Biele said he is the second RAAF F-22 exchange pilot, and he was impressed by the capabilities of the Raptor.

"One of the first things that was very evident to me is that they consulted widely with people, and they picked the best parts of the best aircraft to date," he said. "If you wanted to do something, it's almost obvious how you would go about doing it. It's built to be fighter-pilot friendly.

"A few key areas the F-22 brings to the game are stealth and sensor fusion," Biele said of the Raptor's capability to rapidly gather information from the fighter's integrated avionics and show them on a single display. "Combining those two in a fighter-sized aircraft makes it a generational leap beyond other aircraft. That is what the F-22 is all about and what I'm exposed to everyday."

Growing up in Mount Barker, South Australia, Biele said he often dreamed of achieving supersonic speeds and pulling g-force turns normally considered beyond the limits of the human body.

"I always was interested in the flying side of things and had an interest in the military as well," he said. "The [Royal Australian] Air Force was obviously the answer to both of these interests."

To achieve his goals, Biele said he attended the Australian Defence Force Academy, Canberra, Australian Capital Territory, where he completed a shortened three-year degree designed to get him into pilot training and the fighter cockpit sooner than a traditional degree. He has been flying for 11 years.

"He is one of those pilots that you trust to get the job done," Lazidis said of Biele. "He has struck me as a very detail-oriented fighter pilot, which is a huge asset in this business. He has taken to the F-22 very well.

"After a short time in the plane, he is already progressing into instructor roles," the major continued. "Using his past experience in the F/A-18, he has adapted well to the change in aircraft and quickly learned both the similarities and the differences."
Biele said he has adapted equally well to the subarctic conditions he encounters in Southcentral Alaska.

"Alaska is on the opposite side of the world, but it isn't too different from Australia in a lot of ways - climate aside, which makes this an exciting and rewarding posting. Alaskans and Americans are very similar culturally to how we are in Australia."
Despite never seeing a single flake of snow before his exchange, Biele said he embraced Alaska winters by picking up snowboarding and cross-country skiing with his wife, Kristen.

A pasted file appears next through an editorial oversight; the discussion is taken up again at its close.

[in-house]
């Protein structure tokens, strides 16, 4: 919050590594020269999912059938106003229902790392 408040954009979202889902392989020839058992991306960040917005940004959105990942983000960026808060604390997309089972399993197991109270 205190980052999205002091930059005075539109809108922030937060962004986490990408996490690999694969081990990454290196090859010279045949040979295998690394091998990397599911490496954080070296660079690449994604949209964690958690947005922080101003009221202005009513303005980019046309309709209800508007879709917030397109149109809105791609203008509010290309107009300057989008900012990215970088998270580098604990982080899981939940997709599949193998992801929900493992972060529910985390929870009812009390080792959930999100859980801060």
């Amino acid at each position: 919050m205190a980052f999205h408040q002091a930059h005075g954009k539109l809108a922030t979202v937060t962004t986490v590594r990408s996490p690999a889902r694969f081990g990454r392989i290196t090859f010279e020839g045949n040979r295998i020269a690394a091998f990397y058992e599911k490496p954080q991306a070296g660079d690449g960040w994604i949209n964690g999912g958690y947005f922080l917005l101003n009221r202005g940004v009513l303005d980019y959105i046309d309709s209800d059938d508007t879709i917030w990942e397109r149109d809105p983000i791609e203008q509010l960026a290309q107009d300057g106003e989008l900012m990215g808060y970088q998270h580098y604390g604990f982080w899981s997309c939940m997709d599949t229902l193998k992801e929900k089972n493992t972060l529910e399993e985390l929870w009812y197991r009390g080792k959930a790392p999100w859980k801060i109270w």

"We think that Alaska is a great fit for Australians," he elaborated. "We love the outdoors. Summer and winter here, we have had no trouble making the most of those opportunities. Alaska was a good choice for this assignment."

Between short deployments and thundering around the Joint Pacific Alaska Range Complex in his F-22, Biele holds station at the 90th FS operations desk, where American pilots seem to genuinely enjoy the company of the gregarious Australian.

"He is probably one of the most humble and approachable guys in the squadron," Lazidis said. "Always good for a laugh and ready to hang out with the bunch.

"His wife has fit in great as well," the major continued. "The wives of the squadron have instantly taken to her, and they make a strong team and set the example for the squadron."
Biele said he occasionally forgets he is a foreigner among his fellow pilots and airmen.
"Sometimes I have to remind myself to a degree that I'm not exactly like the others, because it has been such an easy fit," he said. "Both the pilots and the maintainers have made me feel so welcome. Being able to add a little Australian flavor to the mix hopefully makes me a welcome addition to the squadron."

Biele said following the end of his tour at JBER, two more years experience of operating throughout the Pacific Theater and of mentoring fresh Raptor pilots will help him be an asset to the RAAF.

"Going home, I'll be a reasonably senior member of the Australian squadrons," he said.
 
"And I think that exposure both to how the Pacific operates on a larger scale, and the instructional benefits I've had here with the F-22 junior pilots will pay great dividends."